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Keep Things Safe Around the Marina

Creating a safe environment around the marina is no accident. Each employee must do his or her part to ensure things are done safely and unnecessary hazards are eliminated.

Gas offered on the water creates a big draw for a marina, but it can also lead to problems if fueling is handled incorrectly. When dealing with fuel near the water, remember to:

  • Make sure the boat engine is stopped and any lighting or cooking devices are turned off before fueling. Also, check that none of the boat’s occupants are smoking.
  • Make sure all compartments, covers and hatches are closed before fueling. After fueling, open them up to release any vapors.
  • Always remove portable fuel tanks from the boat and fill them on the dock.
  • Always keep the pump nozzle within the tank while filling.
  • Always inform you supervisor and begin proper clean up procedures immediately if there is a fuel spill. 

Heavy boat traffic, electrical currents from damaged power sources and possible fuel leaks are just some of the dangers that harbors and marinas present to swimmers. Keep people safe by keeping them out of the water.

  • Ensure that “no swimming" signs are posted and visible.
  • Warn boaters of the risks involved with swimming in the area.
  • If swimmers are present, ask them to leave the area for their own safety.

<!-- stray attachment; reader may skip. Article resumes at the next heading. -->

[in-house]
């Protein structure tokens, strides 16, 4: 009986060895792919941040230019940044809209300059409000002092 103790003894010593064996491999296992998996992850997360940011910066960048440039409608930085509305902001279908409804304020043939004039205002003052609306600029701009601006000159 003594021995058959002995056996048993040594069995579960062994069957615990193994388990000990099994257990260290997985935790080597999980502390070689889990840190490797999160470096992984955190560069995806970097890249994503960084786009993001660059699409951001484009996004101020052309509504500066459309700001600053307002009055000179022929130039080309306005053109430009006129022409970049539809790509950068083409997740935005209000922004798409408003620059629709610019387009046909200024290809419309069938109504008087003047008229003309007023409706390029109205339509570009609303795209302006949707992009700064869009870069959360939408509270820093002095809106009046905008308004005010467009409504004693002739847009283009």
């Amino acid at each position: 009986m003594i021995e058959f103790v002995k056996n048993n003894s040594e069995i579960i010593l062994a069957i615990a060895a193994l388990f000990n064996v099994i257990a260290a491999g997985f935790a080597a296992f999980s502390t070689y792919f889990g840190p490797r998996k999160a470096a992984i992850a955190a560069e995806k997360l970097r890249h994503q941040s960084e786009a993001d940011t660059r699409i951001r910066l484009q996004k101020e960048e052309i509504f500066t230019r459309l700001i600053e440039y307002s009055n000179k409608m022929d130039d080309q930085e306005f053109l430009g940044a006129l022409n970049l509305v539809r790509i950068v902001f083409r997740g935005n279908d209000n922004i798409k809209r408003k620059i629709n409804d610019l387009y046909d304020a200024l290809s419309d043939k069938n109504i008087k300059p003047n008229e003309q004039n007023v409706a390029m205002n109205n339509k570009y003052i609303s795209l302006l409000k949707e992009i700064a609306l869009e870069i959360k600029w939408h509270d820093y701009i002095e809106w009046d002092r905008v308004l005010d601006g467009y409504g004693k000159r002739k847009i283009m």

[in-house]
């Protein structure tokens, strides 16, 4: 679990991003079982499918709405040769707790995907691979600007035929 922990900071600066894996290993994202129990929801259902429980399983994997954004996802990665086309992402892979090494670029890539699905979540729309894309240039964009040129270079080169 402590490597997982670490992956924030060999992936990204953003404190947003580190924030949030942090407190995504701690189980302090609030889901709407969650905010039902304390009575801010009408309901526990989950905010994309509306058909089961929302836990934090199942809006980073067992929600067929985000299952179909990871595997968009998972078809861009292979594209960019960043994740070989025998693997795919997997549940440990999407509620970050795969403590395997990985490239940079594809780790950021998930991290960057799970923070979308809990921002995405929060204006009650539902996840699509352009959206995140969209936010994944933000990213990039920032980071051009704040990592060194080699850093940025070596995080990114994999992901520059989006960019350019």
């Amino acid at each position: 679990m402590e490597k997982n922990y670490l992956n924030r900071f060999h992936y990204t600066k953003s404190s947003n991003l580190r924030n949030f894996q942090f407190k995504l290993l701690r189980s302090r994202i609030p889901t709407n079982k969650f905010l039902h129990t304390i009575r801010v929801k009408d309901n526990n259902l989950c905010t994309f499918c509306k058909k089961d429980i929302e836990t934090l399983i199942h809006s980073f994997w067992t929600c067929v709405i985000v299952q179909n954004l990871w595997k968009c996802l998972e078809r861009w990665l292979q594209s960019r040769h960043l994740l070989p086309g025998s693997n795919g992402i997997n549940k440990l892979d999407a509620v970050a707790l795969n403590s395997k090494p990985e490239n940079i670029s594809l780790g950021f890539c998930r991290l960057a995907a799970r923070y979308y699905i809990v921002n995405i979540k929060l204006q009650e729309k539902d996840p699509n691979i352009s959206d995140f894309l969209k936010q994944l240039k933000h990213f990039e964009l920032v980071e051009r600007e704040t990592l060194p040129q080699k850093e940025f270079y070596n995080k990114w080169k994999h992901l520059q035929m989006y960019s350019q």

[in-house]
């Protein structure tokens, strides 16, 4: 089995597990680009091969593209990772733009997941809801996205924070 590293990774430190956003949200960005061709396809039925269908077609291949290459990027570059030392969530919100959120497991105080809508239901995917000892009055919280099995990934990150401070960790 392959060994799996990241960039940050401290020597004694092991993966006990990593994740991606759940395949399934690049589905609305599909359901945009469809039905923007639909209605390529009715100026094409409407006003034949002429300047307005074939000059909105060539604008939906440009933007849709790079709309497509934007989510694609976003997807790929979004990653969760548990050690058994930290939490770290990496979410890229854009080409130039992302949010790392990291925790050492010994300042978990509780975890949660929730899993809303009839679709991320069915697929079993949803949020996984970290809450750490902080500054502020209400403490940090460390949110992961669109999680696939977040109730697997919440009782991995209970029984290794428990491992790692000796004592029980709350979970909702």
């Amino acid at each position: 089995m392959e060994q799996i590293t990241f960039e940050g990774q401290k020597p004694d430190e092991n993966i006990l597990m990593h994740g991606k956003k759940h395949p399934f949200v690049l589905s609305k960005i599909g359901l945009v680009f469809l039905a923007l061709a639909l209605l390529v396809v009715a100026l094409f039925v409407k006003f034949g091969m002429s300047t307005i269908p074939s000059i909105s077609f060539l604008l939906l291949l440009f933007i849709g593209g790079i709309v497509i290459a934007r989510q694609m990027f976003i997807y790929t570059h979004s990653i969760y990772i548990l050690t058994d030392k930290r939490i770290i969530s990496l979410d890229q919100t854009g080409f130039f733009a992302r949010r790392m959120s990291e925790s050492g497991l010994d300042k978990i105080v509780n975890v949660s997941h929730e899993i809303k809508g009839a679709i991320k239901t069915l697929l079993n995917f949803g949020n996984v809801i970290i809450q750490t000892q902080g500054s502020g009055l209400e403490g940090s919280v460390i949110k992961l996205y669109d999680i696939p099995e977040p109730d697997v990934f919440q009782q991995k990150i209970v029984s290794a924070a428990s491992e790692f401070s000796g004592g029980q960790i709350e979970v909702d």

Electrical Hookups

Many boats make use of marina-supplied power while docked. If improperly used, power sources cannot only create a fire hazard but also a chance to pass electrical currents into the surrounding water.

  • Only connect to power sources using cords approved for marine use. Never use regular extension cords.
  • Use cords that allow enough slack for boat movement.
  • Never use damaged cords.
  • Never leave unused chords plugged into power sources.

Maneuvering around the marina can be a tight fit. If you are moving boats around the area or bringing one in to dock for a customer, keep these tips in mind:

  • Whether traveling in forward or reverse, never operate above an idle.
  • If the wind, current or your own speed is hampering your landing attempt, pull back out and try again as needed.
  • Put out any fenders or bumpers to protect the boat from hitting the pier while docked.

Stay Aware
Make the marina a safer place by always being on the lookout for potential hazards. If you see something that may present a problem, inform your supervisor of your concerns immediately.